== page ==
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Jury System Worked Well in Simpson Case

Jury System Worked Well in Simpson Case

After hearing the ravings of the disgruntled on network talk shows and newspapers (including The Tech) following the Simpson verdict, I decided that another point of view was desperately needed. People have said that the Simpson verdict was an injustice and complained that the justice system is a joke. I don't see how those comments can be applied to this case. It actually worked this time. It is a shame that it took wealth and celebrity for a black man to triumph over overwhelming odds. However, this is the reality of American justice.

The jury came back with a verdict of "not guilty." That is not synonymous with innocence. Simpson may very well have been the killer - the evidence points to him. But look at the quality of the prosecution's evidence: It included lying cops, missing blood, improper police evidence collecting and handling, and a glove that didn't fit. Even the supposed motive did not make sense. If you were on the jury, you were expected to believe that Simpson killed his wife just because there was a history of spousal abuse between the two.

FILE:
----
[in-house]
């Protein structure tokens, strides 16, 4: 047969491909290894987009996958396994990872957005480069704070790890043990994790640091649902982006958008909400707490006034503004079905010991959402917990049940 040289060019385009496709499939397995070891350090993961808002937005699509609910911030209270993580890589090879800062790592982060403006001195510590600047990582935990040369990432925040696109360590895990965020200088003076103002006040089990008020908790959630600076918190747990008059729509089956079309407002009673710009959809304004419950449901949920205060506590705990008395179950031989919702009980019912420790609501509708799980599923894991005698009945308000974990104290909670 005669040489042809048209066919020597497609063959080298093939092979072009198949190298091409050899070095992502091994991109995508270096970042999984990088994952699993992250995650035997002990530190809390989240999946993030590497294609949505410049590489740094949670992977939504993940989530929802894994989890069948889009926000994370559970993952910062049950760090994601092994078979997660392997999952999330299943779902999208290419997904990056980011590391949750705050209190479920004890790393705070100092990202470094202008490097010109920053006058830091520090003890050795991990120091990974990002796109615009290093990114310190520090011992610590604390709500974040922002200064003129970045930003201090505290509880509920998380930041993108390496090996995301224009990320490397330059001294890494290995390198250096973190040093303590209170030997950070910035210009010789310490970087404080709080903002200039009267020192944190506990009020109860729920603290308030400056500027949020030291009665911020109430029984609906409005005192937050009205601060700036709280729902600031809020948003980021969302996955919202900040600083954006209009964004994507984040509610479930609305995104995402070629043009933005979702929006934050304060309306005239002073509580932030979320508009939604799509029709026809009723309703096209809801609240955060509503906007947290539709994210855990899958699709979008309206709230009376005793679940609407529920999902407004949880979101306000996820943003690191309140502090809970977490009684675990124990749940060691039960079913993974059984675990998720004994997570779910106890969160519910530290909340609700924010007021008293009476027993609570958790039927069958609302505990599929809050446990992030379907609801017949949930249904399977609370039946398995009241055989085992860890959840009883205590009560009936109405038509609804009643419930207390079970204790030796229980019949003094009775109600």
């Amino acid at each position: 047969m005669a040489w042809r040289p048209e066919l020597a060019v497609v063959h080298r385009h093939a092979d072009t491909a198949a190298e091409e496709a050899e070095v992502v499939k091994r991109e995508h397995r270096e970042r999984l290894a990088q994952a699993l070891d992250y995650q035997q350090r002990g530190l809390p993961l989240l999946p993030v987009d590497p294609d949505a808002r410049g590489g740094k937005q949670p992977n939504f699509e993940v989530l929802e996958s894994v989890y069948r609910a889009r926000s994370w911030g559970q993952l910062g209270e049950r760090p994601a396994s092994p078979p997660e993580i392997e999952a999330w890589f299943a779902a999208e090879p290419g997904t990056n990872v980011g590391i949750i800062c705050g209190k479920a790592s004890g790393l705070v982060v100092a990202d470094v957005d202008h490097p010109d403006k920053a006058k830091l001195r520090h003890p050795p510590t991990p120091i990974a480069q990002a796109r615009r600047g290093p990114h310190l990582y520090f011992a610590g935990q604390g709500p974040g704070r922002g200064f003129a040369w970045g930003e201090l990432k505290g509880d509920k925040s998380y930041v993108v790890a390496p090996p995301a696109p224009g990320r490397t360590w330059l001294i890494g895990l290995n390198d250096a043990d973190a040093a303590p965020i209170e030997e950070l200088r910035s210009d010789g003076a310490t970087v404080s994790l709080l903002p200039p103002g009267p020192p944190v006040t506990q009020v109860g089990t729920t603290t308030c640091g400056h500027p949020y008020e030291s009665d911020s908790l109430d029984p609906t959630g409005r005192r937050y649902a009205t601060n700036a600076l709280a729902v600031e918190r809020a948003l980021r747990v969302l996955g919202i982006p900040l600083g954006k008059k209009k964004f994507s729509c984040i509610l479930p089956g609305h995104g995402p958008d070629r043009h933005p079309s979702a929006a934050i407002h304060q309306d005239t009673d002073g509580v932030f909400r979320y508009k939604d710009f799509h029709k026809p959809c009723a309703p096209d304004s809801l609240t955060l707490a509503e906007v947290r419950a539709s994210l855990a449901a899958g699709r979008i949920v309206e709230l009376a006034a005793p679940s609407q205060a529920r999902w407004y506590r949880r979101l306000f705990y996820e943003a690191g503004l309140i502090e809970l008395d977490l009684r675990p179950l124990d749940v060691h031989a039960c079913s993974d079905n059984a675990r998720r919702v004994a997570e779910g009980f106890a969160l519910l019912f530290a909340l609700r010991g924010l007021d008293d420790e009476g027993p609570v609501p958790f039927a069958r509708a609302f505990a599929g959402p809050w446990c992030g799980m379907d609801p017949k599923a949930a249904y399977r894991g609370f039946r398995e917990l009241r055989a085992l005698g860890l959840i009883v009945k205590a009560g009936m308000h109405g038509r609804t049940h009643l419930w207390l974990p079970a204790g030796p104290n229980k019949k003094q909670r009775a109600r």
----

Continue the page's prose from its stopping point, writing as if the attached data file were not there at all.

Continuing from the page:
The jury could not convict Simpson with reasonable doubt. I am tired of people putting the jury on trial for their verdict just because they and many others disagree with it. I was insulted by the insinuations in last week's guest column ["Rhetoric Triumphs over Justice in Trial," Oct. 6] that the jurors probably had occupations that "never demanded that they analyze arguments or intelligently base their decisions on facts." I can't see how anyone can make these statements before listening to the jurors' explanations. Just because this jury was predominately minority and didn't live in the hills of Southern California does not mean they couldn't return an educated verdict on the evidence. This kind of speculation has contributed to the huge racial chasm regarding the Simpson verdict.

The bottom line is that if the jury had voted the other way, we would not hear all of this criticism. People would have praised the jury for being fair and expedient despite the race and celebrity of the defendant and all the "smoke and mirrors" of the defense team. Black America is called racist because of celebration following the verdict.

Black America did not celebrate a guilty man going free. Many of us did not believe the evidence had proved Simpson guilty beyond a reasonable doubt and dreaded the prospect of another black man going to prison for a crime he may not have committed. And despite conventional opinion, Simpson has not been idolized and made a hero. The trial is over. Get a life and get over it.

Terrence L. Evans '95